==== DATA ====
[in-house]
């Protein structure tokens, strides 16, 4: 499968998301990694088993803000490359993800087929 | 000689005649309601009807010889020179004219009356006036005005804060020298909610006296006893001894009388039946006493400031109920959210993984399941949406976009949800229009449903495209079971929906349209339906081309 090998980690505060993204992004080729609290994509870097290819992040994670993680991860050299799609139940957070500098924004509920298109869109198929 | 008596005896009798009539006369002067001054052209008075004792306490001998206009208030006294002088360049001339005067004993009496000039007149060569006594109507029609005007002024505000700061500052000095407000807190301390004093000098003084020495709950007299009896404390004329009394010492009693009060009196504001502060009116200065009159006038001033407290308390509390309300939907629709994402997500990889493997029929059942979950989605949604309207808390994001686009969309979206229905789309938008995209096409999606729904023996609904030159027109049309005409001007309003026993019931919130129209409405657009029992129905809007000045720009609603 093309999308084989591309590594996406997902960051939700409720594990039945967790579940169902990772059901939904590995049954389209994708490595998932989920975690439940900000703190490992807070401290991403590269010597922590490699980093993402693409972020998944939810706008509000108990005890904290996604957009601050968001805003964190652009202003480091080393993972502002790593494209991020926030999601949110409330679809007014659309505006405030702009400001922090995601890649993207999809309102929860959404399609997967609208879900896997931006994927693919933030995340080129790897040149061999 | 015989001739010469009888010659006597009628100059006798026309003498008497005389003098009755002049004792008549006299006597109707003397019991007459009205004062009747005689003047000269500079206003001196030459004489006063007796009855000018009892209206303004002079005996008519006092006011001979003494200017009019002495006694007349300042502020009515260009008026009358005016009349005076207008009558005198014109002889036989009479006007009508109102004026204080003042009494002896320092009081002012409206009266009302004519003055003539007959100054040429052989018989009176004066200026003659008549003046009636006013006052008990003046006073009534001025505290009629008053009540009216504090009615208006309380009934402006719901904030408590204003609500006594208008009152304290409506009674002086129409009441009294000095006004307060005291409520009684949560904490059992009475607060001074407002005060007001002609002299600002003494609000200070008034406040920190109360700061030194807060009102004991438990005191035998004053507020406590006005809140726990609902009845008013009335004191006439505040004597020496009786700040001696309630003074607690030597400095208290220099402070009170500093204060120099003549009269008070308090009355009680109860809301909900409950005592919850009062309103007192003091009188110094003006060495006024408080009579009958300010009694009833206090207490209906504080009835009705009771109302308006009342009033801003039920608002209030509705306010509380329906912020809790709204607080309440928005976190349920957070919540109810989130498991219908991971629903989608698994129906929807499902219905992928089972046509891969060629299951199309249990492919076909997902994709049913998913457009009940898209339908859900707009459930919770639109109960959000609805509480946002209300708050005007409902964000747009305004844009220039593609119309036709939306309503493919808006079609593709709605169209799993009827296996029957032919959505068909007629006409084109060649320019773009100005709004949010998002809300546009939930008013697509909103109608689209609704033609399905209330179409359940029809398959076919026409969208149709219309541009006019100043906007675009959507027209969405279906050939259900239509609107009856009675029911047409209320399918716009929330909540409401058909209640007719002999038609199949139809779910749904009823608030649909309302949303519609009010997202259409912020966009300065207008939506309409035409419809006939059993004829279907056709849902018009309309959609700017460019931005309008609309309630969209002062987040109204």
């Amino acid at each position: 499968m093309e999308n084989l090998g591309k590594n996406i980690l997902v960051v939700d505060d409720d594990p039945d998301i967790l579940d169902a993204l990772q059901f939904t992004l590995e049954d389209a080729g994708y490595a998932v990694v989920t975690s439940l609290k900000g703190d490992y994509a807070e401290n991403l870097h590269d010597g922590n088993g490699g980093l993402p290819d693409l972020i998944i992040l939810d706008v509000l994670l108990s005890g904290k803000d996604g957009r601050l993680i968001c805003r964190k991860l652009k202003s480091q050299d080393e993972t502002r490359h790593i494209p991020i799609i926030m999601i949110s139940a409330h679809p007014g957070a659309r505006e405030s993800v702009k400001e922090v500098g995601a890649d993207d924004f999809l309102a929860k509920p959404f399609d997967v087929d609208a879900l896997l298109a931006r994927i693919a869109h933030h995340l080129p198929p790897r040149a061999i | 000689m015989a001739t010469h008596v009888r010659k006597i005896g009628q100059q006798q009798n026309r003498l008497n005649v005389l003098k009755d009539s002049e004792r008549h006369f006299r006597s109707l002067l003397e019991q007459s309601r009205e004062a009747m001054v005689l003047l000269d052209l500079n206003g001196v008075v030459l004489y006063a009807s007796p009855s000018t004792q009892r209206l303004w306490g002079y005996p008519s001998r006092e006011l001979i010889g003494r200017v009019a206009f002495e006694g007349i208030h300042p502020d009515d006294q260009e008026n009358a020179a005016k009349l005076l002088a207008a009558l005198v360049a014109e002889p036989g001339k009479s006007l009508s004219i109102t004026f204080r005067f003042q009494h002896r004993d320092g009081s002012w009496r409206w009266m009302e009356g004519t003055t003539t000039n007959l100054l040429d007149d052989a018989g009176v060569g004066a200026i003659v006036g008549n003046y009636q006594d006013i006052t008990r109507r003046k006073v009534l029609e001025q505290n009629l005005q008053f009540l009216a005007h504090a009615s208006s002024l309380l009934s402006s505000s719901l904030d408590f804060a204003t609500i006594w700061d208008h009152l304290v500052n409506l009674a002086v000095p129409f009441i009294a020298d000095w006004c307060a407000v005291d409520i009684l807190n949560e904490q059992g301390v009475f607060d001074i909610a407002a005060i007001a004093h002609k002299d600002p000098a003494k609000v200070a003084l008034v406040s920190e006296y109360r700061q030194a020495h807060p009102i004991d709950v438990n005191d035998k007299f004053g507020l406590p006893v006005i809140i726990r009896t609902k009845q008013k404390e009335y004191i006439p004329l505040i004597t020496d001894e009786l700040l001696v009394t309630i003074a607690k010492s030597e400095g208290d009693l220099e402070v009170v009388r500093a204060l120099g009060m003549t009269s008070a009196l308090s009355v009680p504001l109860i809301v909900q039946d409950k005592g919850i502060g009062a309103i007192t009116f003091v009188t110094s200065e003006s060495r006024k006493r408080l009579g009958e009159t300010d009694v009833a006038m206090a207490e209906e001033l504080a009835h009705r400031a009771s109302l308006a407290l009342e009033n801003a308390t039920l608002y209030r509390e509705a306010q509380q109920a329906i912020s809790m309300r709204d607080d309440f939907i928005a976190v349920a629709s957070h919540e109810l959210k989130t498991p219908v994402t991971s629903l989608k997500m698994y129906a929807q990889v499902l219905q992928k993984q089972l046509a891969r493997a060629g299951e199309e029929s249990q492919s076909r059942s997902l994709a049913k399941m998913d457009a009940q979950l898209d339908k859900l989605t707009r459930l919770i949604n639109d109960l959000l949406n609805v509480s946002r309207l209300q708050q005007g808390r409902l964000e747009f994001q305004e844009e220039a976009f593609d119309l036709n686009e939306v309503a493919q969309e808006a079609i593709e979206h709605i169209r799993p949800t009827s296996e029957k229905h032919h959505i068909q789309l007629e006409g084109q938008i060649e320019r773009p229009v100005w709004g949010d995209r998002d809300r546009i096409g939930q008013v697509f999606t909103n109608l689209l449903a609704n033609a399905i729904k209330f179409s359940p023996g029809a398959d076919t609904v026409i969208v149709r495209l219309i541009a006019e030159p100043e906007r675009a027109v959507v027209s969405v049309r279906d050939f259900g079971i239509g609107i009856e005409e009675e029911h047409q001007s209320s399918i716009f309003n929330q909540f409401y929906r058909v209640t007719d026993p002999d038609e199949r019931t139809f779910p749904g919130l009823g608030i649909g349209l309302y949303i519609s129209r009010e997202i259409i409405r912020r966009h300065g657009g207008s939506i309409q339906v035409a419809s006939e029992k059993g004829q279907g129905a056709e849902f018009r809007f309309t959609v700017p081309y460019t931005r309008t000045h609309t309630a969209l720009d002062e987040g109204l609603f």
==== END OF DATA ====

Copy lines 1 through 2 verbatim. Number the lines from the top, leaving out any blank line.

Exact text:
[in-house]
């Protein structure tokens, strides 16, 4: 499968998301990694088993803000490359993800087929 | 000689005649309601009807010889020179004219009356006036005005804060020298909610006296006893001894009388039946006493400031109920959210993984399941949406976009949800229009449903495209079971929906349209339906081309 090998980690505060993204992004080729609290994509870097290819992040994670993680991860050299799609139940957070500098924004509920298109869109198929 | 008596005896009798009539006369002067001054052209008075004792306490001998206009208030006294002088360049001339005067004993009496000039007149060569006594109507029609005007002024505000700061500052000095407000807190301390004093000098003084020495709950007299009896404390004329009394010492009693009060009196504001502060009116200065009159006038001033407290308390509390309300939907629709994402997500990889493997029929059942979950989605949604309207808390994001686009969309979206229905789309938008995209096409999606729904023996609904030159027109049309005409001007309003026993019931919130129209409405657009029992129905809007000045720009609603 093309999308084989591309590594996406997902960051939700409720594990039945967790579940169902990772059901939904590995049954389209994708490595998932989920975690439940900000703190490992807070401290991403590269010597922590490699980093993402693409972020998944939810706008509000108990005890904290996604957009601050968001805003964190652009202003480091080393993972502002790593494209991020926030999601949110409330679809007014659309505006405030702009400001922090995601890649993207999809309102929860959404399609997967609208879900896997931006994927693919933030995340080129790897040149061999 | 015989001739010469009888010659006597009628100059006798026309003498008497005389003098009755002049004792008549006299006597109707003397019991007459009205004062009747005689003047000269500079206003001196030459004489006063007796009855000018009892209206303004002079005996008519006092006011001979003494200017009019002495006694007349300042502020009515260009008026009358005016009349005076207008009558005198014109002889036989009479006007009508109102004026204080003042009494002896320092009081002012409206009266009302004519003055003539007959100054040429052989018989009176004066200026003659008549003046009636006013006052008990003046006073009534001025505290009629008053009540009216504090009615208006309380009934402006719901904030408590204003609500006594208008009152304290409506009674002086129409009441009294000095006004307060005291409520009684949560904490059992009475607060001074407002005060007001002609002299600002003494609000200070008034406040920190109360700061030194807060009102004991438990005191035998004053507020406590006005809140726990609902009845008013009335004191006439505040004597020496009786700040001696309630003074607690030597400095208290220099402070009170500093204060120099003549009269008070308090009355009680109860809301909900409950005592919850009062309103007192003091009188110094003006060495006024408080009579009958300010009694009833206090207490209906504080009835009705009771109302308006009342009033801003039920608002209030509705306010509380329906912020809790709204607080309440928005976190349920957070919540109810989130498991219908991971629903989608698994129906929807499902219905992928089972046509891969060629299951199309249990492919076909997902994709049913998913457009009940898209339908859900707009459930919770639109109960959000609805509480946002209300708050005007409902964000747009305004844009220039593609119309036709939306309503493919808006079609593709709605169209799993009827296996029957032919959505068909007629006409084109060649320019773009100005709004949010998002809300546009939930008013697509909103109608689209609704033609399905209330179409359940029809398959076919026409969208149709219309541009006019100043906007675009959507027209969405279906050939259900239509609107009856009675029911047409209320399918716009929330909540409401058909209640007719002999038609199949139809779910749904009823608030649909309302949303519609009010997202259409912020966009300065207008939506309409035409419809006939059993004829279907056709849902018009309309959609700017460019931005309008609309309630969209002062987040109204």